Opinion: What extraterrestrials might learn on Earth NPR's Scott Simon remarks on the first congressional hearings on UFOs — rebranded now as UAPs (Unexplained Aerial Phenomena) — in 52 years. Sadly, the search for intelligent life continues.

Opinion: What extraterrestrials might learn on Earth

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SCOTT SIMON, HOST:

The truth is out there - and may be slightly disappointing. This week, a congressional committee held the first hearings on UFOs - now called UAPs, or unexplained aerial phenomenon - since 1969. Investigators say there are now about 400 reported incidents in their database in which people reported seeing something in the skies that cannot be explained. But Scott W. Bray, deputy director of U.S. Navy intelligence, told the committee they still haven't discovered anything non-terrestrial in origin. To quote an understated line from npr.org, "none of the documented objects had attempted to communicate with U.S. aviators, and no attempt had been made to communicate with them." Though if any UAPs would like to appear on our show, I promise them Nina Totin' Bags from the NPR gift shop for carting back earthly souvenirs.

A number of years ago, I called a highly placed former government official to ask, you receive the highest-level security briefings. Is there anything we should know about UFOs? They called right back and didn't say no or yes, but said on background, we received scores of reports every year that can't be explained. Those things may not be from another planet, but we would rest easier if we knew what they were.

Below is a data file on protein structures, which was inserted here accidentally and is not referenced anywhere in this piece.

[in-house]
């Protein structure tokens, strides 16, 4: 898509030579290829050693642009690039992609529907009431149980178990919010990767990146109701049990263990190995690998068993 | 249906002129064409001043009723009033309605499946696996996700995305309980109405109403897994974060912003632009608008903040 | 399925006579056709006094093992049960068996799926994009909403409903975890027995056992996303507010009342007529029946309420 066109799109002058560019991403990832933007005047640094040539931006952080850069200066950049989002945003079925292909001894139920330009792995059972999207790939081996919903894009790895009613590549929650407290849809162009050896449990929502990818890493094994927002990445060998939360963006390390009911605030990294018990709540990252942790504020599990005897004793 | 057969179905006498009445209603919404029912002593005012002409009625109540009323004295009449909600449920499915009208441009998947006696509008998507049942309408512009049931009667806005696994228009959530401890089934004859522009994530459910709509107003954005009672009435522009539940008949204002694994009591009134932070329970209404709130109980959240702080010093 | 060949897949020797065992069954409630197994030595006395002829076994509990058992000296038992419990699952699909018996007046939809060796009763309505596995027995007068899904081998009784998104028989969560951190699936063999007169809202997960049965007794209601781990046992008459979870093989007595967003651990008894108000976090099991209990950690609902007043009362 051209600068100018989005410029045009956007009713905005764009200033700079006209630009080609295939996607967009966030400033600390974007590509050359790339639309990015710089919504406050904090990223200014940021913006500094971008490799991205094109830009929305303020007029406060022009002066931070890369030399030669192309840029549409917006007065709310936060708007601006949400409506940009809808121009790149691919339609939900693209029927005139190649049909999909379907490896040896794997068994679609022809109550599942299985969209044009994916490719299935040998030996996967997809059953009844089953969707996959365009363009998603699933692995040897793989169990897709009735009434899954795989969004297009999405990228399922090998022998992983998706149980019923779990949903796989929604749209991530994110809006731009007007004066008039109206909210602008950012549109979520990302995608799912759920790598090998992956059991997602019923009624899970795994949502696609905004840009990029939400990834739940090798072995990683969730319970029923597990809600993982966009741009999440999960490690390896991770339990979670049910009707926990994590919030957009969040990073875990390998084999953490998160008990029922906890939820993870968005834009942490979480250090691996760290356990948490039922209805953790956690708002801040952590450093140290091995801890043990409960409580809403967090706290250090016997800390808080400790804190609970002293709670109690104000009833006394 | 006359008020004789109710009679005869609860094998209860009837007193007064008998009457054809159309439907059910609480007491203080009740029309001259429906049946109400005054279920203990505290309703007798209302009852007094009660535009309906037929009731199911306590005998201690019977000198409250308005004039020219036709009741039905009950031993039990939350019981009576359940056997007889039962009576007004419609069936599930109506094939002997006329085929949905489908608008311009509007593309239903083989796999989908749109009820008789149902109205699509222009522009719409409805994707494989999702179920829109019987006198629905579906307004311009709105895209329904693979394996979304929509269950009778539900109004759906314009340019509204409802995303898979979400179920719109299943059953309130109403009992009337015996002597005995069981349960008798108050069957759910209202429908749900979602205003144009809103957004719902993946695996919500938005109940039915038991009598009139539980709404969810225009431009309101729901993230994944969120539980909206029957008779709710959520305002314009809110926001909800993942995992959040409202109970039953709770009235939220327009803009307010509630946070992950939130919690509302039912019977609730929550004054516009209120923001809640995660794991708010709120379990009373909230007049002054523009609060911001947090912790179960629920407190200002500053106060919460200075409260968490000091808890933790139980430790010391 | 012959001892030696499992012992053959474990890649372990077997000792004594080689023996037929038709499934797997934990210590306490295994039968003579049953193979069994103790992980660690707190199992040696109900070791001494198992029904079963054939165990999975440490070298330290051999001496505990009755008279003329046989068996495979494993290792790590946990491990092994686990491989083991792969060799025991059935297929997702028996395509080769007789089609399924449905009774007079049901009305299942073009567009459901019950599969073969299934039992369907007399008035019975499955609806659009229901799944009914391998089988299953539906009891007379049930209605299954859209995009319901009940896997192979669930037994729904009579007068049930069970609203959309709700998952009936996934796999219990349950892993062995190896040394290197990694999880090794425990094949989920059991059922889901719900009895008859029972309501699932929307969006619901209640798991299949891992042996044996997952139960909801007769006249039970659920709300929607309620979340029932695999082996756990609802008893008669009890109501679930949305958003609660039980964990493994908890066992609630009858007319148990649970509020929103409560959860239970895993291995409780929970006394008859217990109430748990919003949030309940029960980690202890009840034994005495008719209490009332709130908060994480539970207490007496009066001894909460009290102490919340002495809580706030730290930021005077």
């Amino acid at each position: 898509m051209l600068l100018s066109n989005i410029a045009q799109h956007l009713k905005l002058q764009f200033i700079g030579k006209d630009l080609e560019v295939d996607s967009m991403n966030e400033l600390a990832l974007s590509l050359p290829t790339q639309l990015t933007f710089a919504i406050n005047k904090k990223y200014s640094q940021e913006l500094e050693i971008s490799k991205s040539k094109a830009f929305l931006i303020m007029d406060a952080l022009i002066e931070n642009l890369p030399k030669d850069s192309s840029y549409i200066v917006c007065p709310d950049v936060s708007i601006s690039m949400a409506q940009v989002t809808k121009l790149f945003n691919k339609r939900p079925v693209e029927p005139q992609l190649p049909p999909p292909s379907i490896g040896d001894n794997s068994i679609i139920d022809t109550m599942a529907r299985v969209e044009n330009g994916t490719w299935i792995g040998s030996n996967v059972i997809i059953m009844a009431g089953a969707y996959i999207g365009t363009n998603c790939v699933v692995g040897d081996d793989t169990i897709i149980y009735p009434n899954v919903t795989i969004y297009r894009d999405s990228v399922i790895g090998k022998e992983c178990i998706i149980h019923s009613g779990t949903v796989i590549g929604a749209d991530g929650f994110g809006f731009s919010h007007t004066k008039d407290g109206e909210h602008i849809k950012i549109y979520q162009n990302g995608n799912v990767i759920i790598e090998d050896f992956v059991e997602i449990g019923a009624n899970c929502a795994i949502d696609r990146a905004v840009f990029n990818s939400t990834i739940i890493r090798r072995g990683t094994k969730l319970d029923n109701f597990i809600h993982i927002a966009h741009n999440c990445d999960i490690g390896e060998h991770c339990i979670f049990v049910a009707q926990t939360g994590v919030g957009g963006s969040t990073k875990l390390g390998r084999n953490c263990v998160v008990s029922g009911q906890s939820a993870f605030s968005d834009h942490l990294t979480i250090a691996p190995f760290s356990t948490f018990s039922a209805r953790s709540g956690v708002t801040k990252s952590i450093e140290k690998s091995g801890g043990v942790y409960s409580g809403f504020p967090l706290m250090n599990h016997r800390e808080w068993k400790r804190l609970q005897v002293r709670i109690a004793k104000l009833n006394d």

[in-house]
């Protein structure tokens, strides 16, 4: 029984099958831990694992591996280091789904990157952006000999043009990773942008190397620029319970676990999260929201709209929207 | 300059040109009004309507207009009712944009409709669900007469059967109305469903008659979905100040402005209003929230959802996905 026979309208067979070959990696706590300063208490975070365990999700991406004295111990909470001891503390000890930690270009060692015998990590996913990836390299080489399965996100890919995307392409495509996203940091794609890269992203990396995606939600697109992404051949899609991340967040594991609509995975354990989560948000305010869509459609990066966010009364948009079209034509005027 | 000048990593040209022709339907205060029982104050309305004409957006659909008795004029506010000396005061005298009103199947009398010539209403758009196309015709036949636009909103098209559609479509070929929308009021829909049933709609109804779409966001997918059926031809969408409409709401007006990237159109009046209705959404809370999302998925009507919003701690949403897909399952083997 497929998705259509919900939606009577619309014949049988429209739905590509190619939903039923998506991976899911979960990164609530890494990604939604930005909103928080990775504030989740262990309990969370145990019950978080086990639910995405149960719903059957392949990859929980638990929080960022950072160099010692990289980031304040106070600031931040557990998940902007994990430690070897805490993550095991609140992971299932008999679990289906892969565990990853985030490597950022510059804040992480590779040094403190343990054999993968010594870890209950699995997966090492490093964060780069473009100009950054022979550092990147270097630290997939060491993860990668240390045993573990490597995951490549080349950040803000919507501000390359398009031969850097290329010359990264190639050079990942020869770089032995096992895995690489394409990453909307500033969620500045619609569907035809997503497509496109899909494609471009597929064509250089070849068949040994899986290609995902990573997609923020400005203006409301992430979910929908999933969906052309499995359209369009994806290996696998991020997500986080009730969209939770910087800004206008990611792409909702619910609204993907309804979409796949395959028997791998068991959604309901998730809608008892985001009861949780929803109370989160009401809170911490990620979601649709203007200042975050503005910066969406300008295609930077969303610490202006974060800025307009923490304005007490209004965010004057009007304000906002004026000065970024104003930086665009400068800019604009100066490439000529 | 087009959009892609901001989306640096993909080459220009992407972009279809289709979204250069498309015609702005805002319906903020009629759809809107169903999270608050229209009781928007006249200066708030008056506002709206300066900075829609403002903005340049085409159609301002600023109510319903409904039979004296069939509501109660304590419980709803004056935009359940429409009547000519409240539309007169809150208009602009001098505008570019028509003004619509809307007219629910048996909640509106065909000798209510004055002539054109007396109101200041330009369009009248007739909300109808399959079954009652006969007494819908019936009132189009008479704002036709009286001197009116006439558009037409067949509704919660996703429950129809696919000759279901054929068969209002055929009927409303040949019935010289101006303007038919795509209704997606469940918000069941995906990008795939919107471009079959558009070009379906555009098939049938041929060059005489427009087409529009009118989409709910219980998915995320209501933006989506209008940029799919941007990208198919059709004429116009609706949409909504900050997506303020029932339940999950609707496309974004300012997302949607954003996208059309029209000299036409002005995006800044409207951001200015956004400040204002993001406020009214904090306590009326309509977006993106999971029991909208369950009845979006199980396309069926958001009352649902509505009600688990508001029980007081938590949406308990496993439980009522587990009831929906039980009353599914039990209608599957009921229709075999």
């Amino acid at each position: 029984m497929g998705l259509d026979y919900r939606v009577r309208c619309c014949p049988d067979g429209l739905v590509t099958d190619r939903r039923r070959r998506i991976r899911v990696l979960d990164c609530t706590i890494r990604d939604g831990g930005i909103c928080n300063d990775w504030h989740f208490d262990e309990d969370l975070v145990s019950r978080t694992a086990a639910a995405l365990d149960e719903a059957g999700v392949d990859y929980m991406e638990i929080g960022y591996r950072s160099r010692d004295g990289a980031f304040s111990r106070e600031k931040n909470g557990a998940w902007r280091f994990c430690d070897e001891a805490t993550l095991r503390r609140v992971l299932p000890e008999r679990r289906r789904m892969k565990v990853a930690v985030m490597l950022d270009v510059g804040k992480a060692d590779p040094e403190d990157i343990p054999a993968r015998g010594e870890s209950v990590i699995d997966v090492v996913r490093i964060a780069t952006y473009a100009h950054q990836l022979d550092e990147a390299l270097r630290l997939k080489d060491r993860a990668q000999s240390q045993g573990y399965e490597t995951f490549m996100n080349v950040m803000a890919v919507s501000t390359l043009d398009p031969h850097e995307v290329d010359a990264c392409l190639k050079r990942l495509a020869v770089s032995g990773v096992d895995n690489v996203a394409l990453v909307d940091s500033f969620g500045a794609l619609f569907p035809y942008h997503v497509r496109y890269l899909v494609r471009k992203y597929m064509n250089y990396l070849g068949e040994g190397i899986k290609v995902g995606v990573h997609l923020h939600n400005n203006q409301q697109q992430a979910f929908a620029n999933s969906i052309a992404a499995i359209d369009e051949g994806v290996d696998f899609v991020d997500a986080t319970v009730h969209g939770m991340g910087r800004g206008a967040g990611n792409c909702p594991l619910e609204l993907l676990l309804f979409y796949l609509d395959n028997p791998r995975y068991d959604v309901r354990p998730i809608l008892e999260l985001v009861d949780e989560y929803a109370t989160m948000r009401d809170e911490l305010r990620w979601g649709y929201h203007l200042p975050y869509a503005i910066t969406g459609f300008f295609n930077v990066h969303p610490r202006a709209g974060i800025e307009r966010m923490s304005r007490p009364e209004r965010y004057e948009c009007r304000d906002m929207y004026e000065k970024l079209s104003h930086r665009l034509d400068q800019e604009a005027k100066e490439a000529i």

Those officials who testified this week said they hope to remove any stigma about reporting unexplained aerial phenomenon. They're mostly concerned the source might be earthly adversaries, not non-terrestrial ones. Ronald S. Moultrie, undersecretary for defense, intelligence and security, told the committee, we want to know what's out there just like you want to know what's out there. The highly placed government official who spoke to me also said, you'd think we would have learned something from our own planet's space explorations. Genuinely advanced discoveries are accomplished by small probes with exquisitely sensitive robotic technology, not big, shiny saucers that flash in the sky. Maybe it's just the size of a gnat, that person theorized. I haven't been able to slap a gnat off my neck since.

There are some weeks when the news is so discouraging, you might wonder what any civilization would hope to learn here anyway. We earthlings manage to dauntlessly explore space, send TikTok videos to billions and develop vaccines against deadly viruses. But we can also deploy our most superb achievements to promote our worst instincts. Some weeks, you wonder if a truly advanced civilization might come across ours in the universe and just shrug and ask, what's their problem?

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